When the aliens came in Roland Emmerich's "Independence Day," they cruised by the Lincoln Memorial as part of their opening gambit. Seventeen years later, Emmerich is back in Washington D.C. for "White House Down," the finale of which features Lincoln in a key non-Memorial capacity that shouldn't be spoiled. Lack of Memorial action duly noted, the movie's a good excuse to review six films that give prominent time to one of D.C.'s biggest tourist attractions.
"Mr. Smith Goes To Washington" (1939)
Constructed from 1914 to 1922 on reclaimed swampland, by the 1930s the Lincoln Memorial had (per writer Kirk Savage) "acquired the status of a 'shrine,' the spiritual counterpart to the Washington Monument's amusement d." In 1937, there were 1.2 million visits to the Lincoln Memorial, a new peak. Visitor numbers dipped slightly over the next few years, then reached a new high of 1.5 million in 1940. At the time "Mr. Smith Goes To Washington" was shot, the Memorial was "the single most visited monument in the capital," notes Savage, since it could serve a number of functions: "a viewing platform, a backdrop for snapshot photography [...] a place to experience the emotional gamut of America."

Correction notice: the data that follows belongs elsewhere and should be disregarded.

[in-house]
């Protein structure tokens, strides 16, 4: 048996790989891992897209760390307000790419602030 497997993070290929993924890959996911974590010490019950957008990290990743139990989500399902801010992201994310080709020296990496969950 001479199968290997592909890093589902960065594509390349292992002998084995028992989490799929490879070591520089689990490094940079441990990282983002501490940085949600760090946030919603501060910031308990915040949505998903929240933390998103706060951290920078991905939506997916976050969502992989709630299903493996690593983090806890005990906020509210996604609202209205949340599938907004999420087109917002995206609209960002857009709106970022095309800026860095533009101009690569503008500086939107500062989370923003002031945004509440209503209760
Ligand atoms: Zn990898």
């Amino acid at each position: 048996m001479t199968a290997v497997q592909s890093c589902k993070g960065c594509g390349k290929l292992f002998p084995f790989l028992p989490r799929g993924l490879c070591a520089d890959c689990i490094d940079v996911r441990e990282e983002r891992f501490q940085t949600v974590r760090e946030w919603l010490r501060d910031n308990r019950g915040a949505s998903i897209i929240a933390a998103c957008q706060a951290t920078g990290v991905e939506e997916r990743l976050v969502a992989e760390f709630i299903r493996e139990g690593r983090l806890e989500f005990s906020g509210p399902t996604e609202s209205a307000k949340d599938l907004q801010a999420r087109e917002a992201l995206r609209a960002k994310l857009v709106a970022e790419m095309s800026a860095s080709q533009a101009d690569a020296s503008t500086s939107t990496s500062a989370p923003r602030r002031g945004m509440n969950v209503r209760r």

Mr. Jefferson Smith (James Stewart) visits the Memorial twice. The first visit (embedded below) is the climax to his first-time tourist dash through D.C.'s major tourist sites: the White House and the tomb of the Unknown Soldier are preludes for the real event. Smith climbs into the monumental shaded interior, with seemingly divine light highlighting a pertinent bit from the Gettysburg Address; around him, a white man helps his grandson read out key words while a black man stands with his hat reverentially bared. This is Lincoln as racial unifier, a universally-agreed-upon figure of America at its best. Later in the movie, emotionally battered and near defeat, Smith pays a nighttime visit, drawing strength before his famous filibuster. The pilgrimmage echoed Capra's own: the director later said he visited the Memorial when he had doubts about making the film but left reassured "it was never untimely to yank the rope of freedom's bell."
"My Son John" (1952)